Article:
Covid-19: Even medics were scared, they feared death

Many frontline health workers also contracted the coronavirus. Some died. Others recovered to tell their tales, despite nursing underlying health issues like diabetes and asthma. Like Jackline Barongo Ombati, a nurse at the Nakuru Level 5 hospital. In May last year, she had just conducted an echocardiogram examination to a patient with heart problem when she got a call outside the examination room.

The nurse from the Covid-19 isolation unit informed her that patient she had attended had succumbed to the virus. She too later tested positive for Covid-19, results that left her scared, confused and anxious.

Being a diabetic, she was considered a high risk patient. Her life hang in the balance and “news of people dying, majority with underlying health condition scared me more,” she recalls. “It seemed everyone who was diabetic was dying after contracting the disease. I knew ultimately, I would die.”

But she had a strong support system from health experts and spiritual leaders.  She was placed on treatment but three days later, had chest pains, severe headache that lasted for one week and fever, symptoms she managed with painkillers while self-isolating at home.

But then came the stigma. Nobody visited her. She was served meals on the floor of her room. After eating, she would soak utensils in bleaching liquids and other detergents to avert contamination.

Alongside Covid-19 treatment, the nurse adhered to diabetes medication and ate a balanced diet, fruits and hydrated herself.

“I took my glucose medicine each day, to manage my sugar levels, enough fruits, proteins and vegetables,” said the nurse who also exercised for about 30 minutes  daily.

Her advice to diabetic patients battling Covid-19 is to “stay positive and adhere to medication. I contracted the virus, and here I am full of life.”

According to the American Diabetes published in August last year, Covid-19 presents substantial indirect risks to people with diabetes through disruptions in healthcare and lifestyle factors. It noted that at 10.9 per cent, the percentage of hospitalization of diabetic people in the United States was higher from February 12, to March 28, last year.

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Another medic who battled and recovered from Covid-19 is Dr Goody Gor, Secretary General (Central region), of the Kenya Medical Practitioners Pharmacists and Dentists Union (KMPDU).

Dr Goody Gor, KMPDU Secretary General Central region.[Standard]

In November last year, symptoms ranging from fatigue, low oxygen levels, chest pains, fever, diarrhea, headache and burning eyes only meant she had Covid-19. To make matters worse, Dr Gor is asthmatic.

Her treatment comprised four to five inhalers daily, an increase from about one or two per day on normal days and “having the virus affected my breathing system. I was using inhalers more than usual, and for smooth treatment, I replenished the supply” and due to the chest pains, she undertook several echocardiogram tests.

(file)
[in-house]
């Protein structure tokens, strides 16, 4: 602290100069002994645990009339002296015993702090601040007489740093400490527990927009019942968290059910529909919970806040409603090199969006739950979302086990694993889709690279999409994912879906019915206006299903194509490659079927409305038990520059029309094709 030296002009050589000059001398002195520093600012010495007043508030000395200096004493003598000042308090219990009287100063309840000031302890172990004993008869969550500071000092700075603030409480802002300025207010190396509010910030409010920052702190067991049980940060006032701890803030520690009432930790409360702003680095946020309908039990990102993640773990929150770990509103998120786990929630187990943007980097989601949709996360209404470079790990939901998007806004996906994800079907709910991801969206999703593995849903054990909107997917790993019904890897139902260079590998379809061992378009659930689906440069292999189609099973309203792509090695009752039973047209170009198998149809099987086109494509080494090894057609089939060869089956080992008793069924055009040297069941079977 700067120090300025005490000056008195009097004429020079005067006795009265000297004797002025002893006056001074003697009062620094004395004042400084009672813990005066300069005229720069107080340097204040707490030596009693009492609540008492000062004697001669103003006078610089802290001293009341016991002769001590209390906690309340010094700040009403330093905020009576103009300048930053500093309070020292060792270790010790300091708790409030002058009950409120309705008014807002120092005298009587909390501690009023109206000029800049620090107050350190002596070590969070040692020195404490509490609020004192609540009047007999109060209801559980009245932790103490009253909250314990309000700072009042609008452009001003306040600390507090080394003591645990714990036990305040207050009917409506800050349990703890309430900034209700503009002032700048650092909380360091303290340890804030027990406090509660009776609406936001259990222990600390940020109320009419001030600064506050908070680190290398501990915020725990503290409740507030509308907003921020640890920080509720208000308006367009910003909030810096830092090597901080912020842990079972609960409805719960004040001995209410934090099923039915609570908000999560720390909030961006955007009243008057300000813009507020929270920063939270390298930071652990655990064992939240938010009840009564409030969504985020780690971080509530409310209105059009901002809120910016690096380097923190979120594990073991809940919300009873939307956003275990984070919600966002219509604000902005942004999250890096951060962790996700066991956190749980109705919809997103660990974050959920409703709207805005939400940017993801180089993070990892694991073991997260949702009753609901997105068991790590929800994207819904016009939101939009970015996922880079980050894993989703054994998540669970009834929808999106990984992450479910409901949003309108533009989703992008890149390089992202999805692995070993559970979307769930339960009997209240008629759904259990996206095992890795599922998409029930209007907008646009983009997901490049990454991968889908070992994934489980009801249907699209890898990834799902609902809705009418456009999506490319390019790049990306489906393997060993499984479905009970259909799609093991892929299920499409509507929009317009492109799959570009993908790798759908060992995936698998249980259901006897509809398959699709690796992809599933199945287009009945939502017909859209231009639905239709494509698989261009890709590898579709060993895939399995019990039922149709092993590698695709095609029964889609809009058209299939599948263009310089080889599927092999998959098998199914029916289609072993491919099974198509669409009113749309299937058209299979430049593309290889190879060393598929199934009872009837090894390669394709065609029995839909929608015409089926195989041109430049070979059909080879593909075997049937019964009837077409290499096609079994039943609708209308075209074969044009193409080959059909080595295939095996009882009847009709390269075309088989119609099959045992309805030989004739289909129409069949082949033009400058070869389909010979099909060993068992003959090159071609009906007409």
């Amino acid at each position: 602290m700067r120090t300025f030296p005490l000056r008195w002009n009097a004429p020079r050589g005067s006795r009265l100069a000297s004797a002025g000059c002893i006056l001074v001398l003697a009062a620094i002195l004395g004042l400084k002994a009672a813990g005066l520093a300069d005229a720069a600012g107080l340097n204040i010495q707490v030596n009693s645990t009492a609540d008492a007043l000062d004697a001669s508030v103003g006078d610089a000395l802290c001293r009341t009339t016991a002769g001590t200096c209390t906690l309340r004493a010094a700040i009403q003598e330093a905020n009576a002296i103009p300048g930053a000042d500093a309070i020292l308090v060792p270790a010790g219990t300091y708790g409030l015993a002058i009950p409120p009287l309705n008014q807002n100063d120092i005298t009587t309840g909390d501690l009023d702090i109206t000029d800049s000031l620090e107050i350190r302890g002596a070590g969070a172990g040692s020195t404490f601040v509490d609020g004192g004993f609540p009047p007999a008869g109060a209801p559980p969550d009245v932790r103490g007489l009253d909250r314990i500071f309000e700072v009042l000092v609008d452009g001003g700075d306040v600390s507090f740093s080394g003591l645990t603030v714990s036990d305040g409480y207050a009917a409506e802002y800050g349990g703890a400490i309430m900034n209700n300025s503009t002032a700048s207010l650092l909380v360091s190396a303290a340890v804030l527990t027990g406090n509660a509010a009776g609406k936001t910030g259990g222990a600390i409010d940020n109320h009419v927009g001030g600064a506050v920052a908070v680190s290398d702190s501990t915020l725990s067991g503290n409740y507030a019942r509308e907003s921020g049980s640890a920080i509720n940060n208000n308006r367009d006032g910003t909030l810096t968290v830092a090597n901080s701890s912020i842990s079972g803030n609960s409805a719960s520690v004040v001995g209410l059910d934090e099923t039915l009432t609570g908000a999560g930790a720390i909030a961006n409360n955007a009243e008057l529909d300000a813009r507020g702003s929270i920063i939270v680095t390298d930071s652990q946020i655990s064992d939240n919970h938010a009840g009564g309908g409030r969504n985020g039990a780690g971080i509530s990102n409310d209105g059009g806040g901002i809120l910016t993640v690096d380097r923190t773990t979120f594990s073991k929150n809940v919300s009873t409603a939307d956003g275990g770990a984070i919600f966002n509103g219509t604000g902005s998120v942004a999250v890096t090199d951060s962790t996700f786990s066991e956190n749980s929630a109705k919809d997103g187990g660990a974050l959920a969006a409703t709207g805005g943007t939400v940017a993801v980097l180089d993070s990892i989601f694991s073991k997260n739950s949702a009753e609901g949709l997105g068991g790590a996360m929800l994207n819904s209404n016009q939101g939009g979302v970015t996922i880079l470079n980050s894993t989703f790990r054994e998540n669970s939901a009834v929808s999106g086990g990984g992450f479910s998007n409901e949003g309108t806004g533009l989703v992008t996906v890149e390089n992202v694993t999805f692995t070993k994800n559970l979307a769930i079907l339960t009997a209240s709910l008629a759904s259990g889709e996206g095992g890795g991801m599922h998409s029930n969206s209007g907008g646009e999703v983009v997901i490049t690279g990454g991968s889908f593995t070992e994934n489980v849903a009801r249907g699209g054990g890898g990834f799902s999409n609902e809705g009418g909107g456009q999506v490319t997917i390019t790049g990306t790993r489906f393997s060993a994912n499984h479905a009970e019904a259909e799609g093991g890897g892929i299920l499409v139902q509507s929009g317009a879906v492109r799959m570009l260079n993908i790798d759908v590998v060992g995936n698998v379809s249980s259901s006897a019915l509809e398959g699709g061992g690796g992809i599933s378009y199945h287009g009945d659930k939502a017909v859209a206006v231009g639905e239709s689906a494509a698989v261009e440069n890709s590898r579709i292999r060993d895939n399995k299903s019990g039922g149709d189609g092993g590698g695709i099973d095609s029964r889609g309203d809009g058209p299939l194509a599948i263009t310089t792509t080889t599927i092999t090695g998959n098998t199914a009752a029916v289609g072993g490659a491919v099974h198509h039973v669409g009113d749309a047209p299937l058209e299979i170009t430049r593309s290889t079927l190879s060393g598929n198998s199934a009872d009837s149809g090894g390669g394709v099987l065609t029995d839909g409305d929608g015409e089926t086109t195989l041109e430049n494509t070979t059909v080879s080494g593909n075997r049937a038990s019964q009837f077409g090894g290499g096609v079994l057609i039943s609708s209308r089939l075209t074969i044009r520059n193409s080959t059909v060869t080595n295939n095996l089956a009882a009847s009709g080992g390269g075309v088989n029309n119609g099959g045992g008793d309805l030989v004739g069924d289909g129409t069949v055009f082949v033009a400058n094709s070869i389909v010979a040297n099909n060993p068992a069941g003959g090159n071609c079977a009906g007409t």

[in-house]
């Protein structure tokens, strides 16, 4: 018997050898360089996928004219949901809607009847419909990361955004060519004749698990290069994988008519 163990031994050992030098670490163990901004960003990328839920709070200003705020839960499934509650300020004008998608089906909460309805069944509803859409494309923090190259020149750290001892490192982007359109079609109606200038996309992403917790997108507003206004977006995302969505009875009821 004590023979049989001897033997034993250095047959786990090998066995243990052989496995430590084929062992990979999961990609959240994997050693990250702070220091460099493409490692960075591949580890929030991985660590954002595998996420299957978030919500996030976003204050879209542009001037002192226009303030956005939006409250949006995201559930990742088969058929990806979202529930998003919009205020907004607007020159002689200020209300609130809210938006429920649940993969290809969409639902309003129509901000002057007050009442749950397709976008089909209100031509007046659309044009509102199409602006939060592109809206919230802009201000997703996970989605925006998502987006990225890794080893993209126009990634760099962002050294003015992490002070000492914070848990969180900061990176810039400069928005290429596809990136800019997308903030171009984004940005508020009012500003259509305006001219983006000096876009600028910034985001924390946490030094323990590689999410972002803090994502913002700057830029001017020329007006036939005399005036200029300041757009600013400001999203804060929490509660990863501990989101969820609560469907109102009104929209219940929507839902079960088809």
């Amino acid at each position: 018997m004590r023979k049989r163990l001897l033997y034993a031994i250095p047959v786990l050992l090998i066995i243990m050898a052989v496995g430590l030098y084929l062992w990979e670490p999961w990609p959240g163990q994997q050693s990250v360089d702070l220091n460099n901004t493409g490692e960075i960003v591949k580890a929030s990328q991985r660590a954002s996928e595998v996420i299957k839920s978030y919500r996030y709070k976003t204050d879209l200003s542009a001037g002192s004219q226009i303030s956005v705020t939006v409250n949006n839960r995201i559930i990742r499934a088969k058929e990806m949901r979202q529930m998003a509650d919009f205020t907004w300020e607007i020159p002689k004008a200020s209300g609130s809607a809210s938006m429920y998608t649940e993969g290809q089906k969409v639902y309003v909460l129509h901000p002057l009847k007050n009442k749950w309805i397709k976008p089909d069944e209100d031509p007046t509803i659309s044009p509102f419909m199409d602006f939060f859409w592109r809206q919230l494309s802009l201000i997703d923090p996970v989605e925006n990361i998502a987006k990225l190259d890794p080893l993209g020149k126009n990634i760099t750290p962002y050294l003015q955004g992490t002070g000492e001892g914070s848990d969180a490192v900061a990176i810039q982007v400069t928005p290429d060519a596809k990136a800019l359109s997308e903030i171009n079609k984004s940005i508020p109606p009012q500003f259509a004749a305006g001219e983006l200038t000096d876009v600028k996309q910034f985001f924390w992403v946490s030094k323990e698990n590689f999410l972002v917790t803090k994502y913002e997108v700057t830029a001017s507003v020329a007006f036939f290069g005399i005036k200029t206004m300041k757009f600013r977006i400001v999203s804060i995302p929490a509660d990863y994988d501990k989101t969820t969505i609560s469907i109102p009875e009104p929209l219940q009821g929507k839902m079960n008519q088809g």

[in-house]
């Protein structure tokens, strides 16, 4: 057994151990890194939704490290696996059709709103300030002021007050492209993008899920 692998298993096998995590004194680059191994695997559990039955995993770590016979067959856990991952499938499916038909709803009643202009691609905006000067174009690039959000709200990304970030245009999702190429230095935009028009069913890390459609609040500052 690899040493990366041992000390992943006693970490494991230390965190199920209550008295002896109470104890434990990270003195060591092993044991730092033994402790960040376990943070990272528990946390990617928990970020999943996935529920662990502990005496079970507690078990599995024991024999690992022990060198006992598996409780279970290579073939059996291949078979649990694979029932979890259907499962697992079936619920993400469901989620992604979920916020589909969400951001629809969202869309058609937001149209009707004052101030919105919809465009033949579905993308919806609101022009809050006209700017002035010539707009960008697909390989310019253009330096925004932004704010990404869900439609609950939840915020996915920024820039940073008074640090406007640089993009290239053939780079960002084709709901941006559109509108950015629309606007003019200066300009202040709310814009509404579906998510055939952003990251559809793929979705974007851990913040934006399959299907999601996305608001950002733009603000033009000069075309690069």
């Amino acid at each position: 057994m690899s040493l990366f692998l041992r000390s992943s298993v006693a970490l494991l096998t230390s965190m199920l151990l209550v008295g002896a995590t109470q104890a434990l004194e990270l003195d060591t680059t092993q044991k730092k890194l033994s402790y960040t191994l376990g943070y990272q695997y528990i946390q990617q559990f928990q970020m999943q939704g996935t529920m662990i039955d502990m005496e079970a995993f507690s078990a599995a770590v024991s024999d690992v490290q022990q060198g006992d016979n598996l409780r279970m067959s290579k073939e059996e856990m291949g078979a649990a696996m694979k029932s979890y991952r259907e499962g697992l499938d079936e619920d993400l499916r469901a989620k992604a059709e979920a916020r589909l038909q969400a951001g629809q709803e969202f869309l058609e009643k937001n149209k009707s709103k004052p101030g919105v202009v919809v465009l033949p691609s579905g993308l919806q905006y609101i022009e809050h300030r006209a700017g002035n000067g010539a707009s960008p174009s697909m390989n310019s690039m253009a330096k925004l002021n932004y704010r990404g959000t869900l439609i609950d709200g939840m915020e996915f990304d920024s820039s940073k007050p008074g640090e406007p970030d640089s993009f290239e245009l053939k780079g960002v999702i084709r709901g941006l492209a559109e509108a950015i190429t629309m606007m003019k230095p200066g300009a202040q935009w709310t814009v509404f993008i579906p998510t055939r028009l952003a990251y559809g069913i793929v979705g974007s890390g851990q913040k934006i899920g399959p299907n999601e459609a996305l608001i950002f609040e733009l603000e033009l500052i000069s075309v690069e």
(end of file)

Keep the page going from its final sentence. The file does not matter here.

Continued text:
Dr Gor added zinc to her diet besides antibiotics to relieve pain and “at first I was scared for myself and life. It was a terrible feeling, and I did not know what to do.” But after six weeks, she recovered this January.

According to the Centre for Disease Control and Prevention (CDC), people with moderate to severe or uncontrolled asthma are more likely to be hospitalized from Covid-19, but can keep it under control by avoiding asthma triggers, besides continuing with their medication including inhalers and observe Covid-19 containment measures.

Dr Anthony Wainana of the Nakuru Level Five isolation unit told The Standard that two out of 100 patients diagnosed with the virus in Nakuru, succumb, with the majority of those admitted, being those with underling conditions.

“The majority of patients hospitalized are diabetic, have hypertension and asthmatic, but with adherence to treatment, they recover,” said Dr Wainaina.

 And David Kuria, a human rights defender from JD Mariakani Estate in Nakuru County, also battled and recovered from Covid-19 despite being asthmatic.

Kuria was diagnosed with the virus at Bondeni Maternity Hospital on March 29, 2021 after experiencing a three-day severe headache, shortness of breath and chest pains. He believes he contracted the disease at a burial of his friend’s mother. His friend, too died and a number of his family members are battling the virus.

“I bought painkillers, but my health condition continued to deteriorate. Initially, I went to undertake a malaria test, but on conducting clinical examination, a health professional advised a Covid-19 test. I was positive,” said the human rights defender who continued with his asthmatic treatment alongside Covid-19 ones. Kuria used a single inhaler a day, but currently uses two and “I am grateful I was not hospitalized, neither did I use oxygen. But inhaler was my drug in the fight against the virus.”

Today, though still weak, Kuria holds radio talk shows to educate the public on the importance of early intervention of the disease.

 “Being asthmatic does not spell death. I have seen people without any underlying health conditions succumb, with tens hospitalized. Patient with underlying health conditions should manage their mental health, and adhere to medication,” said Kuria.

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